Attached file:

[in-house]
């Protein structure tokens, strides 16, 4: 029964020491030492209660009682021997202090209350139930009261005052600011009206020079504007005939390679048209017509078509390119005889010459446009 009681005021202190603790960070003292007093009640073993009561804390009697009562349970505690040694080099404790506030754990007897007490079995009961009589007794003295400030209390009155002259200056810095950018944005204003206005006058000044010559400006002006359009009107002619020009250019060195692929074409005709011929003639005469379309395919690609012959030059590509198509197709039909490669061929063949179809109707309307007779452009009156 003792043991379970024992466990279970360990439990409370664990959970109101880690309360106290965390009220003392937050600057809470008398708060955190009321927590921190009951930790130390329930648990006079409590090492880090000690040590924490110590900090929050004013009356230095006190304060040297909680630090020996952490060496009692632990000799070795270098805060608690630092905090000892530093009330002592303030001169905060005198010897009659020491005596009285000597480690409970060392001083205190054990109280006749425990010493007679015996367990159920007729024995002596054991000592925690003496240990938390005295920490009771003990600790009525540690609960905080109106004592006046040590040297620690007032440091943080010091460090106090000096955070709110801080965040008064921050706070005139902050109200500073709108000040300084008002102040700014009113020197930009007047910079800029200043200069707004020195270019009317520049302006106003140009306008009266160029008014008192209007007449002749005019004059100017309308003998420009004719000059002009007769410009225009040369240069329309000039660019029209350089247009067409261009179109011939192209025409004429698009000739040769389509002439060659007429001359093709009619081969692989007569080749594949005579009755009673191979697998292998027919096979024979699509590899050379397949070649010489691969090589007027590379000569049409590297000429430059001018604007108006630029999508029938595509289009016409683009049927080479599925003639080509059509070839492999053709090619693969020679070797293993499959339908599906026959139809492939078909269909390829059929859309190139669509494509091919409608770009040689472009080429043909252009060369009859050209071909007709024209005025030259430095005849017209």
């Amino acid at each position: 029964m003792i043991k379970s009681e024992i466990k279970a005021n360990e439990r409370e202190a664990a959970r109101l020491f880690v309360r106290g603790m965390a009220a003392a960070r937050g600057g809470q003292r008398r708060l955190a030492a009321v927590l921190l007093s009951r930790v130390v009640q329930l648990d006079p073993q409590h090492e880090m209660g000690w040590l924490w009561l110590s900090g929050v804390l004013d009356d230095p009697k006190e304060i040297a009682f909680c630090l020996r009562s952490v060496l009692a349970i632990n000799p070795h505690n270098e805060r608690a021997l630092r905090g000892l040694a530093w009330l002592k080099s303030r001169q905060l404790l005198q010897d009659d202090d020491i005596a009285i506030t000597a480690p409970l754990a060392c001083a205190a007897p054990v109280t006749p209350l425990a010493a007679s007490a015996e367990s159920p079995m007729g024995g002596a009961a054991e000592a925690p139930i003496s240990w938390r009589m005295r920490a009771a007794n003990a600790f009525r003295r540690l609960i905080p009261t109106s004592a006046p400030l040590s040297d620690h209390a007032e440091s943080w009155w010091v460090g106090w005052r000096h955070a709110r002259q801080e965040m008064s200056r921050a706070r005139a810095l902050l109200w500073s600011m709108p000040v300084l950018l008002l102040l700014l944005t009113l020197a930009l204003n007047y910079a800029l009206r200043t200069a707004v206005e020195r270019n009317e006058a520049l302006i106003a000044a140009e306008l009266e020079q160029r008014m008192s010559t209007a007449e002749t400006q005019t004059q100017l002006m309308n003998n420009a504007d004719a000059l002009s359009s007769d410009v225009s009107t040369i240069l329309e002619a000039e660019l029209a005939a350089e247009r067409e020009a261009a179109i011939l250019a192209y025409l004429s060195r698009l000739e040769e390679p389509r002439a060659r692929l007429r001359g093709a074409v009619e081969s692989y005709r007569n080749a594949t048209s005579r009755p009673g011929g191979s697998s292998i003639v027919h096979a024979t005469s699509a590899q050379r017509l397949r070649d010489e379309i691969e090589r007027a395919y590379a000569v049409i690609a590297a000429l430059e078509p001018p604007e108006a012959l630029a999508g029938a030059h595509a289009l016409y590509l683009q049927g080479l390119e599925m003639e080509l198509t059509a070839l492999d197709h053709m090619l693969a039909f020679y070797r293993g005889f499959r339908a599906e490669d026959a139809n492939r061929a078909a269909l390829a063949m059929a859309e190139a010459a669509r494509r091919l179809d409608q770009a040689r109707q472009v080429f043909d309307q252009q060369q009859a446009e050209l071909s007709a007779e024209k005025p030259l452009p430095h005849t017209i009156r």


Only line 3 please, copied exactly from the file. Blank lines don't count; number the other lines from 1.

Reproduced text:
């Amino acid at each position: 029964m003792i043991k379970s009681e024992i466990k279970a005021n360990e439990r409370e202190a664990a959970r109101l020491f880690v309360r106290g603790m965390a009220a003392a960070r937050g600057g809470q003292r008398r708060l955190a030492a009321v927590l921190l007093s009951r930790v130390v009640q329930l648990d006079p073993q409590h090492e880090m209660g000690w040590l924490w009561l110590s900090g929050v804390l004013d009356d230095p009697k006190e304060i040297a009682f909680c630090l020996r009562s952490v060496l009692a349970i632990n000799p070795h505690n270098e805060r608690a021997l630092r905090g000892l040694a530093w009330l002592k080099s303030r001169q905060l404790l005198q010897d009659d202090d020491i005596a009285i506030t000597a480690p409970l754990a060392c001083a205190a007897p054990v109280t006749p209350l425990a010493a007679s007490a015996e367990s159920p079995m007729g024995g002596a009961a054991e000592a925690p139930i003496s240990w938390r009589m005295r920490a009771a007794n003990a600790f009525r003295r540690l609960i905080p009261t109106s004592a006046p400030l040590s040297d620690h209390a007032e440091s943080w009155w010091v460090g106090w005052r000096h955070a709110r002259q801080e965040m008064s200056r921050a706070r005139a810095l902050l109200w500073s600011m709108p000040v300084l950018l008002l102040l700014l944005t009113l020197a930009l204003n007047y910079a800029l009206r200043t200069a707004v206005e020195r270019n009317e006058a520049l302006i106003a000044a140009e306008l009266e020079q160029r008014m008192s010559t209007a007449e002749t400006q005019t004059q100017l002006m309308n003998n420009a504007d004719a000059l002009s359009s007769d410009v225009s009107t040369i240069l329309e002619a000039e660019l029209a005939a350089e247009r067409e020009a261009a179109i011939l250019a192209y025409l004429s060195r698009l000739e040769e390679p389509r002439a060659r692929l007429r001359g093709a074409v009619e081969s692989y005709r007569n080749a594949t048209s005579r009755p009673g011929g191979s697998s292998i003639v027919h096979a024979t005469s699509a590899q050379r017509l397949r070649d010489e379309i691969e090589r007027a395919y590379a000569v049409i690609a590297a000429l430059e078509p001018p604007e108006a012959l630029a999508g029938a030059h595509a289009l016409y590509l683009q049927g080479l390119e599925m003639e080509l198509t059509a070839l492999d197709h053709m090619l693969a039909f020679y070797r293993g005889f499959r339908a599906e490669d026959a139809n492939r061929a078909a269909l390829a063949m059929a859309e190139a010459a669509r494509r091919l179809d409608q770009a040689r109707q472009v080429f043909d309307q252009q060369q009859a446009e050209l071909s007709a007779e024209k005025p030259l452009p430095h005849t017209i009156r």